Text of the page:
As the shift to cloud computing gains traction by the day, it is quite easy to observe the importance of business continuity, during such unprecedented times. With organizations long since having gotten accustomed to working completely on a remote basis, what else is one to expect from the technological marvels that surround us? While newer, fresher and more robust advancements are constantly in the works to improve the way we live and work, the cloud still has a vast offering left in store for us to experience, in spite of its profound popularity and resourcefulness. What’s more, the cloud has also been the driving force behind many new trends; as these offshoot from the umbrella of cloud computing, it just goes to show how much the cloud is an integral part of our world today, and will continue to be indefinitely.
While the intricacies of new trends may entice us into getting curious about them and learning what they can offer us, is it in fact the element of customer-centricity and cost-effective business practices that have led to the advent (and subsequent rise) of a technology such as the cloud. With the initiative to deliver products and services that are precisely tailored to customers’ needs, cloud infrastructure has been born out of the necessity to cater to just the very same. As a key player in the industry of software outsourcing in Sri Lanka, we understand the importance of true customer-centricity, as businesses invest long and deep to understand their markets better, in order to offer products and services that they will value and return back to.
With your customers’ best interests at heart, here are a few of the trends that have been offshoots from the world of cloud; read on to know more!
What with a global pandemic that has been happening in multiple waves, remote work has now become the new normal. But it has also become a necessity, since a lack thereof will mean downfall for more businesses than one. With businesses that are comparatively less tech-savvy also having jumped onto the remote work bandwagon, cloud providers have been working overtime to ensure bespoke solutions that precisely match business requirements.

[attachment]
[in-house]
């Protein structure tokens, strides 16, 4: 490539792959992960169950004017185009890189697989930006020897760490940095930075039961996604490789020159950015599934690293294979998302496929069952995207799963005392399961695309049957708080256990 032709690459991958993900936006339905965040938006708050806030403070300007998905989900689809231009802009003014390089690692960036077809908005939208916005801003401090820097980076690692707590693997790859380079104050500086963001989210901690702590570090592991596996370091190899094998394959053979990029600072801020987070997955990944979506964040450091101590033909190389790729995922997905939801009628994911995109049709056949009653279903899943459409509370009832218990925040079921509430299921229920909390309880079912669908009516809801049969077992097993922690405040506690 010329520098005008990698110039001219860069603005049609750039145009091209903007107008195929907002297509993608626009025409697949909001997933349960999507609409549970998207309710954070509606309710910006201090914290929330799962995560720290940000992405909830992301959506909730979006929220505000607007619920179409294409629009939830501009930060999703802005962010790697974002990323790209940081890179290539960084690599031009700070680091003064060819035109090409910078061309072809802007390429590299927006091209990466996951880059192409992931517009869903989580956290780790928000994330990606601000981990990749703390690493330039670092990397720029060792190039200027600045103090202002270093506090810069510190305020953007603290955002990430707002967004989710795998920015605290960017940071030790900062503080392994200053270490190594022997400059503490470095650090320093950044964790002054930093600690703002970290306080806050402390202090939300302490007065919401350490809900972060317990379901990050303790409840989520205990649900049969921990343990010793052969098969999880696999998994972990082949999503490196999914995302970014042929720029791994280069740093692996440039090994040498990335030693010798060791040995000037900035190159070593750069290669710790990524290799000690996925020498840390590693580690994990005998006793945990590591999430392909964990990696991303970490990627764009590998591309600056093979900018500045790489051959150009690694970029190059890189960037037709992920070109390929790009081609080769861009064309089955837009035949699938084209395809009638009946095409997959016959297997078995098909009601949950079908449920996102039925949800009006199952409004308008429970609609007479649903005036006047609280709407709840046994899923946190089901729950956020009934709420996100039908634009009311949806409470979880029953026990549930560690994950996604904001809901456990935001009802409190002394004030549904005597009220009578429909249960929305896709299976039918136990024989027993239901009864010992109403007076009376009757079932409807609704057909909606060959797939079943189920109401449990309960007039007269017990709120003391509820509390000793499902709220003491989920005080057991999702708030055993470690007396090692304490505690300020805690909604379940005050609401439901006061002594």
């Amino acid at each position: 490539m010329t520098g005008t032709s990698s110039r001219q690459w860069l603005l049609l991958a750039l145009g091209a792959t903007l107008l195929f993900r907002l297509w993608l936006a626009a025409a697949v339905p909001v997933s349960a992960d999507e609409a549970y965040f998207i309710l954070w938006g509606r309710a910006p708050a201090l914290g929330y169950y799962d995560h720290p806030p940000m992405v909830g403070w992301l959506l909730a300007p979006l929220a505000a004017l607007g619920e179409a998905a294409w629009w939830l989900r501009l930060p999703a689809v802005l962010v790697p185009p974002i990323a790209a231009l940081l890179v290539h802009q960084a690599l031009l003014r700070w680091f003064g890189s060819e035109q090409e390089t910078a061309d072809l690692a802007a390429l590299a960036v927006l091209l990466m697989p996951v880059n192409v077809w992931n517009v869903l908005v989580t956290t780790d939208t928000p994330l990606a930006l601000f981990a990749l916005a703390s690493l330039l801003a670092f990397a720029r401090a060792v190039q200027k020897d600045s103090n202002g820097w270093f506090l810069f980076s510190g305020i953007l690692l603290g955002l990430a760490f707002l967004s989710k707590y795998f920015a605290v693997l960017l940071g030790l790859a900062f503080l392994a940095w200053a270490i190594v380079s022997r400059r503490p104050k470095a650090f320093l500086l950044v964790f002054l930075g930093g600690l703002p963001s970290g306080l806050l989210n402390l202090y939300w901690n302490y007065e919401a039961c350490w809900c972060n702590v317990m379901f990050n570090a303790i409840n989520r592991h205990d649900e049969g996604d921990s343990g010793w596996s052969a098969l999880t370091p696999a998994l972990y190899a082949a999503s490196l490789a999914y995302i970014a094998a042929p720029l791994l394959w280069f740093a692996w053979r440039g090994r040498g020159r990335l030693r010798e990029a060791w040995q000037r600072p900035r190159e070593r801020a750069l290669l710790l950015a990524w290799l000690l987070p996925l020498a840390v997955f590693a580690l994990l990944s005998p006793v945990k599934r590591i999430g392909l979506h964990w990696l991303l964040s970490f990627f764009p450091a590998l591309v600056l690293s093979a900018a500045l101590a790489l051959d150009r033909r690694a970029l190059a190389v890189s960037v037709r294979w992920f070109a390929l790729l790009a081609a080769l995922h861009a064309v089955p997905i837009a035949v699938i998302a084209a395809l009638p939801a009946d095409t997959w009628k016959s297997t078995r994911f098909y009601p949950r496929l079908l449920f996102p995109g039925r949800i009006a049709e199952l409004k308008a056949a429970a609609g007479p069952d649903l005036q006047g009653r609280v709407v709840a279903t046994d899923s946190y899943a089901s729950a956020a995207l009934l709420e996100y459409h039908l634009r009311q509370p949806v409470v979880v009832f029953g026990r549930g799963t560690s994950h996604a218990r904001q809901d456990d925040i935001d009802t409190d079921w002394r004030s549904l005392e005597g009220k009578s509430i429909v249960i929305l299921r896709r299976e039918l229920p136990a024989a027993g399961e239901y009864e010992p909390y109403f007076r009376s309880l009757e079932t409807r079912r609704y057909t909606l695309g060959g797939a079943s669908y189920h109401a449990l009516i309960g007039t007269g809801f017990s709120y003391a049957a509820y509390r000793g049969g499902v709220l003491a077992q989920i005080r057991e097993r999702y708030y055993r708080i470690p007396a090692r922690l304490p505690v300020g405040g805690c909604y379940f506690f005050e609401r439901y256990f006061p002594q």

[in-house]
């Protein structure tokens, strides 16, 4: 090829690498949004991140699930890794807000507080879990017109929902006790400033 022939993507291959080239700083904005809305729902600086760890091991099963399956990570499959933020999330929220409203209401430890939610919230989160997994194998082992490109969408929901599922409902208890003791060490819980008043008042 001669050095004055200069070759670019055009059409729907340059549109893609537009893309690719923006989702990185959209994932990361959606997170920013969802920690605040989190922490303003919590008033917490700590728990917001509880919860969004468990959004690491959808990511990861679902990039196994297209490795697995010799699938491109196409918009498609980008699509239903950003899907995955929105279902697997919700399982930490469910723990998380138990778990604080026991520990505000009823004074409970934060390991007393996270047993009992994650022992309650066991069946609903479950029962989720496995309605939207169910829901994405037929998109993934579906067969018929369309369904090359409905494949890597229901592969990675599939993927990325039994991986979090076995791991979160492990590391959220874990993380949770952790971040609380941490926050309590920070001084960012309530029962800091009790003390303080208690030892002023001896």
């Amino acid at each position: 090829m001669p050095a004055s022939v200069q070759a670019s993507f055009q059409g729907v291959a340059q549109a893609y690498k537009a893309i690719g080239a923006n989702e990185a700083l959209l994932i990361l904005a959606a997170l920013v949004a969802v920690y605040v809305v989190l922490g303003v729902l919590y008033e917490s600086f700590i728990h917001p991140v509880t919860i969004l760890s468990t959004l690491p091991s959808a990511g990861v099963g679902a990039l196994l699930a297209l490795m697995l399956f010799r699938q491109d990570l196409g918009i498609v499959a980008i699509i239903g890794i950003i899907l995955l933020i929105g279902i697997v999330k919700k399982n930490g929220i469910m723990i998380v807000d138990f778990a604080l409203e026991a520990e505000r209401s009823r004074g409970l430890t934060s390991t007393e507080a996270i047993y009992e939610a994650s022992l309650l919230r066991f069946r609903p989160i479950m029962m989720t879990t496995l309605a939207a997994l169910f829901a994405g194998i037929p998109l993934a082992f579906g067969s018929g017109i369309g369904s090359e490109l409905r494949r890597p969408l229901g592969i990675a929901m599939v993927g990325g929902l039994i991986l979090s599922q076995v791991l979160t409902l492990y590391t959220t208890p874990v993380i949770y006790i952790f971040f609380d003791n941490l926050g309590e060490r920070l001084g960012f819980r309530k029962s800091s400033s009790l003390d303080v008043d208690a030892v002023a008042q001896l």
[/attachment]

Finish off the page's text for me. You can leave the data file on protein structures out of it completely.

As a result, Unified Communications as a Service (UCaaS) has exploded in demand ever since the initial lockdown took place back in March, and providers have since become proactive to be available for customers 24/7 in order to understand needs better, while ensuring everyone gets the support they seek to move over to a remote environment. Many leading providers have also offered some of their premium services for free; all of which goes to show that such developments have only been made possible (and on such short notice, that too) thanks to the cloud.
Whether it’s basic web conferencing or an entire suite, such as a remote call centre, cloud computing has ensured that businesses have remained functional even during a compromised time like this, thereby helping to keep the economy afloat, when a complete absence of services could’ve caused a complete downfall.
As companies embraced the remote way of working a few months ago, many are considering to continue this. After experiencing the benefits of an environment that offers added flexibility to schedules, is easily scalable and alleviates the need for physical hardware and equipment, companies that were otherwise comfortable operating by conventional means are now gradually changing their minds. As a result, the likelihood that remote working via cloud infrastructure will remain and even become mainstream, is a high one.
With a steady stream of compute, storage and network services bundled together as one, cloud computing is collaborative by nature. As every aspect ties in closely with one another, automation is a highly efficient by-product of cloud computing, in two main ways. For one, operations on an enterprise level are automated with constant inputs of data that are stored in relational databases, which then communicate with and influence other services to make changes as applicable. Secondly, containerized applications that are developed based on microservices architecture also enable seamless automation, irrespective of where nodes are located, in order to create a working product with zero downtime.